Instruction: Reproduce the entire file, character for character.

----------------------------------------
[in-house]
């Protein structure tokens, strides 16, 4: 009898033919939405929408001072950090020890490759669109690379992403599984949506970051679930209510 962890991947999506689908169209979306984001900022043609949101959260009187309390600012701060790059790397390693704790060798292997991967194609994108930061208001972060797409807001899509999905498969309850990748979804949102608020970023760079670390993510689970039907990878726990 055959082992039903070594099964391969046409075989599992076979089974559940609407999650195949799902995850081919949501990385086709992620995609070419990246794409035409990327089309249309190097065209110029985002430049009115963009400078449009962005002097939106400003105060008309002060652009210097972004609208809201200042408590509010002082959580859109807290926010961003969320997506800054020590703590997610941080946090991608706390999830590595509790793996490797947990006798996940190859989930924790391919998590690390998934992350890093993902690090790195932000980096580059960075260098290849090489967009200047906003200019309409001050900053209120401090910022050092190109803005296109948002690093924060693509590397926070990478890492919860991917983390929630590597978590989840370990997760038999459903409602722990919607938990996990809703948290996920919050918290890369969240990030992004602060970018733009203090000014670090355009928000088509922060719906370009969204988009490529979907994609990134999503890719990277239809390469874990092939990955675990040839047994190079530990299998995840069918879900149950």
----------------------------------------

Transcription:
[in-house]
């Protein structure tokens, strides 16, 4: 009898033919939405929408001072950090020890490759669109690379992403599984949506970051679930209510 962890991947999506689908169209979306984001900022043609949101959260009187309390600012701060790059790397390693704790060798292997991967194609994108930061208001972060797409807001899509999905498969309850990748979804949102608020970023760079670390993510689970039907990878726990 055959082992039903070594099964391969046409075989599992076979089974559940609407999650195949799902995850081919949501990385086709992620995609070419990246794409035409990327089309249309190097065209110029985002430049009115963009400078449009962005002097939106400003105060008309002060652009210097972004609208809201200042408590509010002082959580859109807290926010961003969320997506800054020590703590997610941080946090991608706390999830590595509790793996490797947990006798996940190859989930924790391919998590690390998934992350890093993902690090790195932000980096580059960075260098290849090489967009200047906003200019309409001050900053209120401090910022050092190109803005296109948002690093924060693509590397926070990478890492919860991917983390929630590597978590989840370990997760038999459903409602722990919607938990996990809703948290996920919050918290890369969240990030992004602060970018733009203090000014670090355009928000088509922060719906370009969204988009490529979907994609990134999503890719990277239809390469874990092939990955675990040839047994190079530990299998995840069918879900149950």